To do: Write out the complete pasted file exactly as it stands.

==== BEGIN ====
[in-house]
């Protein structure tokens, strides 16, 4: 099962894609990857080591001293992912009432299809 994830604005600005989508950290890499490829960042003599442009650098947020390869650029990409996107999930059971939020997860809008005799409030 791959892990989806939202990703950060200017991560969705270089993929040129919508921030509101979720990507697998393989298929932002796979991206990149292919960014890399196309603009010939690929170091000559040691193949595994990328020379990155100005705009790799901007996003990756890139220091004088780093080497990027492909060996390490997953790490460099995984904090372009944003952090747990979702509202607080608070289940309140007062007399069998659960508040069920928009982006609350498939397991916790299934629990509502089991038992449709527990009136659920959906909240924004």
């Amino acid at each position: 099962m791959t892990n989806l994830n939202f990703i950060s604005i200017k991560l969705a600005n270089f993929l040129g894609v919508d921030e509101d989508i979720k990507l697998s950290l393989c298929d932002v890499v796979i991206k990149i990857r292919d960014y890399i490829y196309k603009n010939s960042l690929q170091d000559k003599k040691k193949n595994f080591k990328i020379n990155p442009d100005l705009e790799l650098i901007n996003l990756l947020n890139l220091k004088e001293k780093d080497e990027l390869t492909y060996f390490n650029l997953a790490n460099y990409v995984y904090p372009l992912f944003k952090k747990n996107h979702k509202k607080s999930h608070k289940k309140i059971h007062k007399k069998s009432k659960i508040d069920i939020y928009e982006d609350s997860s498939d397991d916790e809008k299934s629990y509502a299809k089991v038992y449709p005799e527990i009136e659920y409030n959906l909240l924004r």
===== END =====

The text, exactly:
[in-house]
């Protein structure tokens, strides 16, 4: 099962894609990857080591001293992912009432299809 994830604005600005989508950290890499490829960042003599442009650098947020390869650029990409996107999930059971939020997860809008005799409030 791959892990989806939202990703950060200017991560969705270089993929040129919508921030509101979720990507697998393989298929932002796979991206990149292919960014890399196309603009010939690929170091000559040691193949595994990328020379990155100005705009790799901007996003990756890139220091004088780093080497990027492909060996390490997953790490460099995984904090372009944003952090747990979702509202607080608070289940309140007062007399069998659960508040069920928009982006609350498939397991916790299934629990509502089991038992449709527990009136659920959906909240924004």
């Amino acid at each position: 099962m791959t892990n989806l994830n939202f990703i950060s604005i200017k991560l969705a600005n270089f993929l040129g894609v919508d921030e509101d989508i979720k990507l697998s950290l393989c298929d932002v890499v796979i991206k990149i990857r292919d960014y890399i490829y196309k603009n010939s960042l690929q170091d000559k003599k040691k193949n595994f080591k990328i020379n990155p442009d100005l705009e790799l650098i901007n996003l990756l947020n890139l220091k004088e001293k780093d080497e990027l390869t492909y060996f390490n650029l997953a790490n460099y990409v995984y904090p372009l992912f944003k952090k747990n996107h979702k509202k607080s999930h608070k289940k309140i059971h007062k007399k069998s009432k659960i508040d069920i939020y928009e982006d609350s997860s498939d397991d916790e809008k299934s629990y509502a299809k089991v038992y449709p005799e527990i009136e659920y409030n959906l909240l924004r």